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Gradle Goodness: Set Default Values with Rule-Based Model Configuration

When using a rule-based model configuration with Gradle, it is possible to assign default values to objects. Read on to find out how.

· Java Zone

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When we use rule-based model configuration in our Gradle project, we can give Gradle rules on how to manage objects from the model space. These rules are defined in a class that extends RuleSource. When we want to set some default values for properties of a model object (in Gradle terms this is a subject) we can use the @Defaults annotation. Rules annotated with @Defaults are invoked right after the object is created and before any other methods that can mutate the state of the object.

The method, to set the default values, must have the type of the object as the first parameter. Other parameters are considered input parameters and can be used to set a default value based on other model objects.

In a previous post, we worked with a managed object VersionFile. Let's add a default value for the version property. We want the version default value to be the unspecified:

// File: buildSrc/src/main/groovy/mrhaki/gradle/VersionFileTaskRules.groovy
package mrhaki.gradle
 
import org.gradle.api.Task
import org.gradle.model.Defaults
import org.gradle.model.Model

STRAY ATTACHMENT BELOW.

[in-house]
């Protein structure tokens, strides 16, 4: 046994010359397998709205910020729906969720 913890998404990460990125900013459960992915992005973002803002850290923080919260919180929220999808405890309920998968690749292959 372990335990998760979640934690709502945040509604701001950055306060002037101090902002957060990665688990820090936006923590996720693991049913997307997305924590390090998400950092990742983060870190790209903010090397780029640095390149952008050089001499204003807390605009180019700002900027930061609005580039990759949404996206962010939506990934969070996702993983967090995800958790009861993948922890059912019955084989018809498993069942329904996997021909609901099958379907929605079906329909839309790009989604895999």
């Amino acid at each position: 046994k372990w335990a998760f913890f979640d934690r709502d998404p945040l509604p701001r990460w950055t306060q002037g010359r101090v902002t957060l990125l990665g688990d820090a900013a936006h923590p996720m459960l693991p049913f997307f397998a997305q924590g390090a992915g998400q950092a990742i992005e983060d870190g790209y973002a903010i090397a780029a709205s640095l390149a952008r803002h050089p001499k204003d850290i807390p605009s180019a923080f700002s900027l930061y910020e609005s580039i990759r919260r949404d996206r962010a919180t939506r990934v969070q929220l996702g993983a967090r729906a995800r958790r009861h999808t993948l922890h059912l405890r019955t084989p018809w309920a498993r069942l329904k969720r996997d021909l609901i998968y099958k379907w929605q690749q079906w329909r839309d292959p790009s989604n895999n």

import org.gradle.model.ModelMap
import org.gradle.model.Mutate
import org.gradle.model.Path
import org.gradle.model.RuleSource
 
class VersionFileTaskRules extends RuleSource {
 
    @Model
    void versionFile(final VersionFile versionFile) { }
 
    /**
     * Method to set default values for {@link VersionFile} object
     * created by the {@link #versionFile} method.
     *
     * @param versionFile First argument is the type we want to set default values for
     */
    @Defaults
    void defaultsVersionFile(
            final VersionFile versionFile) {
 
        // Set default value for version property to.
        versionFile.version = 'unspecified'
    }
 
    @Mutate
    void createVersionFileTask(final ModelMap<Task> tasks, final VersionFile versionFile) {
        tasks.create('generateVersionFile', VersionFileTask) { task ->
            task.version = versionFile.version
            task.outputFile = versionFile.outputFile
        }
    }
     
}


When we run the model task, we can see Gradle knows the defaultsVersionFile methods was used to change the state of the VersionFile instance:

$ gradle -q model
...
+ versionFile
      | Type:           mrhaki.gradle.VersionFile
      | Creator:        VersionFileTaskRules#versionFile(VersionFile)
      | Rules:
         ⤷ VersionFileTaskRules#defaultsVersionFile(VersionFile)
    + outputFile
          | Type:       java.io.File
          | Value:      /Users/mrhaki/Projects/mrhaki.com/blog/posts/samples/gradle/versionrule/build/version.txt
          | Creator:    VersionFileTaskRules#versionFile(VersionFile)
    + version
          | Type:       java.lang.String
          | Value:      null
          | Creator:    VersionFileTaskRules#versionFile(VersionFile)
...
$


Written with Gradle 3.2.

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Topics:
gradle ,java ,rule based model configuration ,object management

Published at DZone with permission of Hubert Klein Ikkink, DZone MVB. See the original article here.

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